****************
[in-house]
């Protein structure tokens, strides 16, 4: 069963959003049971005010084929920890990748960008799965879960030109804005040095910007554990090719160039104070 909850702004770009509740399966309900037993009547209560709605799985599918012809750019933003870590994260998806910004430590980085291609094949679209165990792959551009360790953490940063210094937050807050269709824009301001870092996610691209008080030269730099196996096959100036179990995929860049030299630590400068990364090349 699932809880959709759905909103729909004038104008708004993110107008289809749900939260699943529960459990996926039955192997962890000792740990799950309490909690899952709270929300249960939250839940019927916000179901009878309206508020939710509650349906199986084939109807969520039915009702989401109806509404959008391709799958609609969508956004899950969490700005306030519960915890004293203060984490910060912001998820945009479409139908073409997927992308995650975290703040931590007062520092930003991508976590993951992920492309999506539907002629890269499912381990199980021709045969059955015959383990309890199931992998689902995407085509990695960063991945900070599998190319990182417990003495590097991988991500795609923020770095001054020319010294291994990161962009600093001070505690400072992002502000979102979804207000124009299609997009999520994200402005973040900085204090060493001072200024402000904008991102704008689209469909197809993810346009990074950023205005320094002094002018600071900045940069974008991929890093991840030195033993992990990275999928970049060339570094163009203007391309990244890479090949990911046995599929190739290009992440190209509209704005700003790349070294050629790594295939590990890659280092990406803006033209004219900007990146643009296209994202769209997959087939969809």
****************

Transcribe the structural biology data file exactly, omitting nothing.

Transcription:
[in-house]
């Protein structure tokens, strides 16, 4: 069963959003049971005010084929920890990748960008799965879960030109804005040095910007554990090719160039104070 909850702004770009509740399966309900037993009547209560709605799985599918012809750019933003870590994260998806910004430590980085291609094949679209165990792959551009360790953490940063210094937050807050269709824009301001870092996610691209008080030269730099196996096959100036179990995929860049030299630590400068990364090349 699932809880959709759905909103729909004038104008708004993110107008289809749900939260699943529960459990996926039955192997962890000792740990799950309490909690899952709270929300249960939250839940019927916000179901009878309206508020939710509650349906199986084939109807969520039915009702989401109806509404959008391709799958609609969508956004899950969490700005306030519960915890004293203060984490910060912001998820945009479409139908073409997927992308995650975290703040931590007062520092930003991508976590993951992920492309999506539907002629890269499912381990199980021709045969059955015959383990309890199931992998689902995407085509990695960063991945900070599998190319990182417990003495590097991988991500795609923020770095001054020319010294291994990161962009600093001070505690400072992002502000979102979804207000124009299609997009999520994200402005973040900085204090060493001072200024402000904008991102704008689209469909197809993810346009990074950023205005320094002094002018600071900045940069974008991929890093991840030195033993992990990275999928970049060339570094163009203007391309990244890479090949990911046995599929190739290009992440190209509209704005700003790349070294050629790594295939590990890659280092990406803006033209004219900007990146643009296209994202769209997959087939969809």